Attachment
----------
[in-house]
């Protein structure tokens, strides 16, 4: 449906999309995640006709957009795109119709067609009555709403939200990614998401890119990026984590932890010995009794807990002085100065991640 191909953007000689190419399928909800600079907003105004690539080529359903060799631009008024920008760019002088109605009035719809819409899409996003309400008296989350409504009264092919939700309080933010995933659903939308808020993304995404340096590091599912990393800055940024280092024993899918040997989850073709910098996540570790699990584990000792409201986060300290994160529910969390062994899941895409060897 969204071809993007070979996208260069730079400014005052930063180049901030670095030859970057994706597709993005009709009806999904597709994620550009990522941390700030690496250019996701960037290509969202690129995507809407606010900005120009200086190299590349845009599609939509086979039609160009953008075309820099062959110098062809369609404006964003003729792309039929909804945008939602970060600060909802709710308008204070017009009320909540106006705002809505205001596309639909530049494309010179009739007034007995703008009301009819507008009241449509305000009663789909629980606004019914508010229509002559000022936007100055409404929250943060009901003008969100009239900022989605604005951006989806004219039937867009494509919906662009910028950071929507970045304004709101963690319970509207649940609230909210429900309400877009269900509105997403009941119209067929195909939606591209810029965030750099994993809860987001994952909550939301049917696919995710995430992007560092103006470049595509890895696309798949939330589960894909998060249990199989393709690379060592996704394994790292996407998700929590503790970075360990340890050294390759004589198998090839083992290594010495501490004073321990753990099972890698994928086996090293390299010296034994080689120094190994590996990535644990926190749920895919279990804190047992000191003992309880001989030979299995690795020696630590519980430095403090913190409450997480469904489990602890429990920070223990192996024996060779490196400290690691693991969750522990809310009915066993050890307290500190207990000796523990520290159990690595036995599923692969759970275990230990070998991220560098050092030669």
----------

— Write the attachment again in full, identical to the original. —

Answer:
[in-house]
């Protein structure tokens, strides 16, 4: 449906999309995640006709957009795109119709067609009555709403939200990614998401890119990026984590932890010995009794807990002085100065991640 191909953007000689190419399928909800600079907003105004690539080529359903060799631009008024920008760019002088109605009035719809819409899409996003309400008296989350409504009264092919939700309080933010995933659903939308808020993304995404340096590091599912990393800055940024280092024993899918040997989850073709910098996540570790699990584990000792409201986060300290994160529910969390062994899941895409060897 969204071809993007070979996208260069730079400014005052930063180049901030670095030859970057994706597709993005009709009806999904597709994620550009990522941390700030690496250019996701960037290509969202690129995507809407606010900005120009200086190299590349845009599609939509086979039609160009953008075309820099062959110098062809369609404006964003003729792309039929909804945008939602970060600060909802709710308008204070017009009320909540106006705002809505205001596309639909530049494309010179009739007034007995703008009301009819507008009241449509305000009663789909629980606004019914508010229509002559000022936007100055409404929250943060009901003008969100009239900022989605604005951006989806004219039937867009494509919906662009910028950071929507970045304004709101963690319970509207649940609230909210429900309400877009269900509105997403009941119209067929195909939606591209810029965030750099994993809860987001994952909550939301049917696919995710995430992007560092103006470049595509890895696309798949939330589960894909998060249990199989393709690379060592996704394994790292996407998700929590503790970075360990340890050294390759004589198998090839083992290594010495501490004073321990753990099972890698994928086996090293390299010296034994080689120094190994590996990535644990926190749920895919279990804190047992000191003992309880001989030979299995690795020696630590519980430095403090913190409450997480469904489990602890429990920070223990192996024996060779490196400290690691693991969750522990809310009915066993050890307290500190207990000796523990520290159990690595036995599923692969759970275990230990070998991220560098050092030669």